I was riding the train to work reading through recent security articles when I came across one of the best articles I have read on cyber-defense in a good while, courtesy of Robert Bigman, the former CISO for the US Central Intelligence Agency. Robert, got it right:
“The problem is “trustability.” What sophisticated hackers understand – and our policymakers don’t – is that regardless of the amount of security products and services deployed, Internet-connected systems remain vulnerable to exploitation. Success is only a matter of time and possibly the right zero-day payload. The only solution to this dilemma is to raise the “trustability” level of our computer systems high enough to make even sophisticated hacking riskier and more susceptible to easier identification. As they say in the military: Reduce the attack surface.”
Robert goes on to offer a simpler method to secure a DMZ and to send all traffic in/out through a smaller number of policy enforcement points, and then to couple that with the use of Trusted Computing capabilities like those espoused by the Trusted Computing Group and Intel’s Trusted Execution Technology which provide a combination of signature signed hardware, software, firmware, BIOS with the tools to measure them at each boot and throughout the runtime to constantly reaffirm that the system has not been compromised by a rootkit or other low-level malware. As Robert says:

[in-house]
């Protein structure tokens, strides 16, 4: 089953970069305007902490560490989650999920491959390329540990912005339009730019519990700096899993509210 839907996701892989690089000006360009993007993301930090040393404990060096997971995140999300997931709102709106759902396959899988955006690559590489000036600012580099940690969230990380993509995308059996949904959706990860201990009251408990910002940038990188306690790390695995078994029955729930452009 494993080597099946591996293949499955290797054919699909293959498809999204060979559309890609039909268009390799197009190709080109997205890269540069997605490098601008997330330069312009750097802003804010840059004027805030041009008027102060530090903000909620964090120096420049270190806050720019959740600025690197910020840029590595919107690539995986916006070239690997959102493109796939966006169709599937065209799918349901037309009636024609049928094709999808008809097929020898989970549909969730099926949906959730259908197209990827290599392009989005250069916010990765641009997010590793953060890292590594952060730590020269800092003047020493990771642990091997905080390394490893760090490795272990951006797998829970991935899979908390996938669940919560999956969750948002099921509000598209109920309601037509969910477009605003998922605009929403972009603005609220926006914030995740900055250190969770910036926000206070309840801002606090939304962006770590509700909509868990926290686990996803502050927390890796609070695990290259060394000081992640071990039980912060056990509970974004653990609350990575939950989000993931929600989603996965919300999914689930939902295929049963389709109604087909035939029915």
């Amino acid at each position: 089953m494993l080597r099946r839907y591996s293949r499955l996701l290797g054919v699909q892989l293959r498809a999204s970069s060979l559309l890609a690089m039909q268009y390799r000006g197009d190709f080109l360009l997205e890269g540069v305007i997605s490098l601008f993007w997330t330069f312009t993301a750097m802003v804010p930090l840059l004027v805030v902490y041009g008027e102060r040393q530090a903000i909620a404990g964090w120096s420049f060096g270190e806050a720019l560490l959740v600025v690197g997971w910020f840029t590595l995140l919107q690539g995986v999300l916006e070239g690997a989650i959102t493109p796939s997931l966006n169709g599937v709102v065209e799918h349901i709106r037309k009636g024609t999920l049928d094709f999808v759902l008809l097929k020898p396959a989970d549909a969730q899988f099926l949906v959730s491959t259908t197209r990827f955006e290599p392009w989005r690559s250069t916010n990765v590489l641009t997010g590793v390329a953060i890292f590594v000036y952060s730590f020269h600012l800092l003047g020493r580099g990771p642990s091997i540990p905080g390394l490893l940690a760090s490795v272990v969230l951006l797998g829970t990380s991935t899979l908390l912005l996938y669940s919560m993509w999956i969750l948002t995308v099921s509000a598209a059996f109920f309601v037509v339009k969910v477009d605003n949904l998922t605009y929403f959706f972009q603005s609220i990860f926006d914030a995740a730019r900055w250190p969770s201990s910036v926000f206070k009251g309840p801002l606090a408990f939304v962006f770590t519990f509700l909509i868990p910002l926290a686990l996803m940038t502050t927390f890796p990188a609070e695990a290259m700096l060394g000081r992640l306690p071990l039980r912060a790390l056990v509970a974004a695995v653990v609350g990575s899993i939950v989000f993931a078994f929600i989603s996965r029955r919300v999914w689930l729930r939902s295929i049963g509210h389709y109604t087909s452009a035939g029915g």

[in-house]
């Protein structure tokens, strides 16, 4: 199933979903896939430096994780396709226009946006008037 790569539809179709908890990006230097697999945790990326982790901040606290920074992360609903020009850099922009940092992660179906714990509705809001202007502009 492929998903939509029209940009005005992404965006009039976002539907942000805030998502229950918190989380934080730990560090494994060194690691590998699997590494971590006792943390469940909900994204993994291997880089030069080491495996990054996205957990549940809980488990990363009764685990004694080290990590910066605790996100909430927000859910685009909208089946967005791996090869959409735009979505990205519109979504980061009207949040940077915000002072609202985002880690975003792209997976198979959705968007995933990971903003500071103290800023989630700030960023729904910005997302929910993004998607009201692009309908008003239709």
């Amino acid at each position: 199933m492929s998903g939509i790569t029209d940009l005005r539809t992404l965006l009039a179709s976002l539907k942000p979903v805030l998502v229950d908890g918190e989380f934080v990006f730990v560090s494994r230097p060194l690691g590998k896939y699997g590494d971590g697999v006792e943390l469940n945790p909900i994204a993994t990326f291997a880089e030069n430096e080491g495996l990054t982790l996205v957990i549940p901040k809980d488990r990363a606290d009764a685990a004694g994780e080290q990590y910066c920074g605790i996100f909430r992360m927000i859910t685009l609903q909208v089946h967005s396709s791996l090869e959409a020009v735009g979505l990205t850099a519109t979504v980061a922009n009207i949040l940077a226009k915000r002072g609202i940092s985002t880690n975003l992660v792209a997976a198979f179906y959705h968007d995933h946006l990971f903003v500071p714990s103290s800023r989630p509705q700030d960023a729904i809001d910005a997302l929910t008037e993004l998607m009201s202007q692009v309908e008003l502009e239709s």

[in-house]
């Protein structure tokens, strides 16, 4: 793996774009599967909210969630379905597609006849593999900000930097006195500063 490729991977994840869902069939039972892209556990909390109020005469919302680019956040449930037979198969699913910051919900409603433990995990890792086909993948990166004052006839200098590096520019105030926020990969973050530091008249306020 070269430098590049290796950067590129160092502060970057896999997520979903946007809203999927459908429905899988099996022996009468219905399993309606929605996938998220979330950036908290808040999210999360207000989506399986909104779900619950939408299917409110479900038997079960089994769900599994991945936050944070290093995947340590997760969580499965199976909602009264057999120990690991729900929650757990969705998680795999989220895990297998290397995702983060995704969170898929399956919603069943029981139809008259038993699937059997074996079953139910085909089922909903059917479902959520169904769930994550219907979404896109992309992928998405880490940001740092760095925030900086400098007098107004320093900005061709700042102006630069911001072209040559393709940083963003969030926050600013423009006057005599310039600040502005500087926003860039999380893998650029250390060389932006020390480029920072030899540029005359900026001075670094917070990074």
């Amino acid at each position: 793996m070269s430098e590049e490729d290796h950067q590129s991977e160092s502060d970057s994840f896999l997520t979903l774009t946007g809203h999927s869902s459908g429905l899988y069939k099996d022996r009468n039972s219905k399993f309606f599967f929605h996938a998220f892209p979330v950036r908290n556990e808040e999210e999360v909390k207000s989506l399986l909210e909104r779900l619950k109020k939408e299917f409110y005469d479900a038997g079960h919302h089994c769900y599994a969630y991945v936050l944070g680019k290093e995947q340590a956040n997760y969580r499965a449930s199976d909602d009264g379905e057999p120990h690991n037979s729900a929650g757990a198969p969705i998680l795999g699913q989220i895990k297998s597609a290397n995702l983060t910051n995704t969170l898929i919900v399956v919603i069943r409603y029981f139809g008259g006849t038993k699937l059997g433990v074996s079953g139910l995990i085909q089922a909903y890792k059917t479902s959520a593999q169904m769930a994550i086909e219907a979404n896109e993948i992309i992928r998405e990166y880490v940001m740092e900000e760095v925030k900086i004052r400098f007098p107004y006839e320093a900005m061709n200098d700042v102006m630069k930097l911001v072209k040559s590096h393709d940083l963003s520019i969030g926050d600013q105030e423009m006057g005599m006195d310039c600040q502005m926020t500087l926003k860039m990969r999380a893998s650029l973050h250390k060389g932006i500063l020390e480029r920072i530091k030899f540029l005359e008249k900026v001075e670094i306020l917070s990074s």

“To strengthen such an approach, we must establish a new partnership between the U.S. government and industry to establish standards that exploit security features in existing computer architectures. While there will never be a 100 percent secure computer system, we need to reduce dramatically the attack surface by requiring the use of more trusted firmware and software like those espoused by the Trusted Computing Group community.”
We know how difficult it is to build and manage these types of highly secure systems, it is almost impossible today in a production environment. The extra added complexity is often deemed hard to manage, and if it threatens uptime and an operators ability to manage the day-to-day environment the extra security and assurance capabilities are often deemed unnecessary overhead. This is why we built the SkySecure system: to deliver a secure-by-default system that is easy to operate, yet does not compromise on the security and assurance capabilities necessary to prevent rootkits, malware, and other sophisticated attacks.
If you are not using signature signed images/BIOS/firmware, running systems with a validated supply chain in exposed areas and remote/hostile deployments, monitoring/analyzing all network traffic in/out of each server proactively, and logging all policy changes and root/super-admin logins we would love to have a conversation with you about some things you can do to improve the security posture of your exposed systems.